In his review of my book, The Space of Time, Paolo Di Leo commends my use of the philological method; he then states blankly, however, that my philological proofs “do not hold.” Di Leo selects out three failed proofs.
Ad 1. “At p. 57 n. 102 and then again at p. 74 n. 52,” Di Leo reports, “van Dusen underlines the fact that in his opinion Ep. 1 would show that Augustine was much more under the influence of the Academic than of the dogmatic Platonists, as the author defines them, such as Plotinus. Unfortunately, Ep. 1 does not support van Dusen’s conclusion …”
The problem here is quite simple. I never state or insinuate that Augustine, post-Milan and post-conversion, was—as Di Leo claims—“ much more under the influence of the Academic than of the dogmatic Platonists.”
Di Leo has perhaps confused me with Joseph Finaert, whom I quote at p. 74 n. 51. Finaert insisted in a still-useful 1939 dissertation, but only regarding Augustine’s literary style: “Cicéron est son maître incontesté.”
What I claim on p. 57 is rather that Augustine was “ originally and lastingly influenced by the Academic Platonism of Cicero.” Augustine’s Ep. 1 is cited in support of this point at p. 57 n. 102—and supports it.
At p. 74 n. 52 (beneath Finaert’s line), Ep. 1 is cited as evidence of “Augustine’s self-avowed debt to the ‘Academics’ … in 386/7”—and gives evidence of that debt.
Di Leo has misrepresented my claim—which is why Ep. 1 does not support it.
Ad 2. “At p. 83 n. 106,” Di Leo continues, “we find another baffling list of supposed textual parallels, which are in fact linked only by the fact of presenting identical words. These words, however, are so common and of such general use that it is unthinkable to ascribe to them any systematic value …”
Now, the texts that I have tabulated at p. 83 n. 106, and that I analyze in some depth on pp. 80–87, are taken from Cicero’s De Natura Deorum I and Augustine’s Confessions XI.
Any commentator on the Confessions and its scholarly literature should, it seems to me, be pretty closely acquainted with Maurice Testard’s Saint Augustin et Cicéron (Paris 1958) and Harald Hagendahl’s Augustine and the Latin Classics (Göteborg 1967). These are indispensable source-critical studies.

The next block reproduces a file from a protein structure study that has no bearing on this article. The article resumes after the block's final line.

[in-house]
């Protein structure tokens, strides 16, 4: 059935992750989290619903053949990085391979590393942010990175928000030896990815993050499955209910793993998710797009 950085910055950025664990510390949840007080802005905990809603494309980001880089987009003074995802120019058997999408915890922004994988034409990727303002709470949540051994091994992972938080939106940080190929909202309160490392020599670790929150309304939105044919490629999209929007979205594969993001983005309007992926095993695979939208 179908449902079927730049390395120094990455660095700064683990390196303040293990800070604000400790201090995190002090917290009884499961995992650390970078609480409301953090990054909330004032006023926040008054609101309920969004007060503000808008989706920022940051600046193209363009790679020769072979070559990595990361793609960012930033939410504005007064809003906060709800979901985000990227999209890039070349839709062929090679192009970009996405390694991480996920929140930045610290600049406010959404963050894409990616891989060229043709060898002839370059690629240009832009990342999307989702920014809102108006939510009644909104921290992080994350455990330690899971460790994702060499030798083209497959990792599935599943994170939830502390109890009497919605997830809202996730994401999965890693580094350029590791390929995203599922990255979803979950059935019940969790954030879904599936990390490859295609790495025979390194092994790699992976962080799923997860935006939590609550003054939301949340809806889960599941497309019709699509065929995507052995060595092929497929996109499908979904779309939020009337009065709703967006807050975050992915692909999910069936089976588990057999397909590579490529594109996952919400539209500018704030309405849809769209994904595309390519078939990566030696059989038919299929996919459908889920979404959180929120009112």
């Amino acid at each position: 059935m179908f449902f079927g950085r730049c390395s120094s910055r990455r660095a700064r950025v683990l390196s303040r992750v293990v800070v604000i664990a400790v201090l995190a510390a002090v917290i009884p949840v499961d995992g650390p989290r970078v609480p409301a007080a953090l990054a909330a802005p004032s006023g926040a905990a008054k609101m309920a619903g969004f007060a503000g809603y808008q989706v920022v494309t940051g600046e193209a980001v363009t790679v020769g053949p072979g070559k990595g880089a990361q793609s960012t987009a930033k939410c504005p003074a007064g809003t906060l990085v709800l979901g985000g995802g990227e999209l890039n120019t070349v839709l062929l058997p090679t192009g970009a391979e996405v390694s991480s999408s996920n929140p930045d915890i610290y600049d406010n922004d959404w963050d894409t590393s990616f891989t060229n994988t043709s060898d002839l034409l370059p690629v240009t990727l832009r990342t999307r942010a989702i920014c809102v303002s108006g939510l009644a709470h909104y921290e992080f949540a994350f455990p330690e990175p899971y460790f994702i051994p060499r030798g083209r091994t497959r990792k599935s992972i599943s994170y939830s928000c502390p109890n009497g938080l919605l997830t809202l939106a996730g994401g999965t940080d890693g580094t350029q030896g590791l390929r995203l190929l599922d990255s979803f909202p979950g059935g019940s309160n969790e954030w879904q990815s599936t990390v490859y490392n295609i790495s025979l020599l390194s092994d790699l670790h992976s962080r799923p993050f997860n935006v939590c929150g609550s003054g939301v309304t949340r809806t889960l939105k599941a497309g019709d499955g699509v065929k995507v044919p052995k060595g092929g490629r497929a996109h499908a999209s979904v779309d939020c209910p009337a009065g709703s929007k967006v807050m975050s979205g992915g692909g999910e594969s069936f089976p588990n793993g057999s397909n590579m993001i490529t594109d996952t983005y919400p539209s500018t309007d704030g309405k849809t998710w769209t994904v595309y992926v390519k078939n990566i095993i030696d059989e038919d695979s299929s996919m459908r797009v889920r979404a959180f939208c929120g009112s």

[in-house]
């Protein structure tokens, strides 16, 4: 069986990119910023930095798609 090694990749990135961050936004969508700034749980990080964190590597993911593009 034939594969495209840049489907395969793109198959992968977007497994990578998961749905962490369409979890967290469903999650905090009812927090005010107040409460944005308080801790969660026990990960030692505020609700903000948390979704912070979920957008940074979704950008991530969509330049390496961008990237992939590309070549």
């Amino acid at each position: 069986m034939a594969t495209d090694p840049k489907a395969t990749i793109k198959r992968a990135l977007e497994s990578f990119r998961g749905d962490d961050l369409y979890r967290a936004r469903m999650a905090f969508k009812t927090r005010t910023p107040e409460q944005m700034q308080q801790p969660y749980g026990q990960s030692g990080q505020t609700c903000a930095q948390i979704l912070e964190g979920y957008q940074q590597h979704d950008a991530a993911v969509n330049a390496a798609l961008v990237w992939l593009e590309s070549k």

And it seems highly doubtful—to me at least—that anyone who has tarried with those studies would rush to conclude that texts from the De Natura Deorum and Confessions are “linked only by the fact of presenting identical words” (in Di Leo’s phrase), when:
(i) In both columns of text, the topic is the same: Cicero and Augustine are alike concerned with an Epicurean polemical question,1 ‘Why not before?’ That is to say, if God (or the gods) created the world-system at some time, then why did he (or they) not create it before that time?
(ii) In both columns of text, this question leads our authors to introduce the curious—and indeed, ludicrous—image of demiurgic ‘machines’. This is hardly a stock image. First, Cicero’s Epicurean speaker Velleius asks: “What method of engineering was used [by Plato’s demiurge]? What instruments, what levers, what machines ( quae machinae) were used? What agents carried out so vast an undertaking ( tanti muneris)?” Then Augustine asks: “But how did you make heaven and earth [o God]? And what was the machine of your so vast operation ( quae machina tam grandis operationis tuae)?”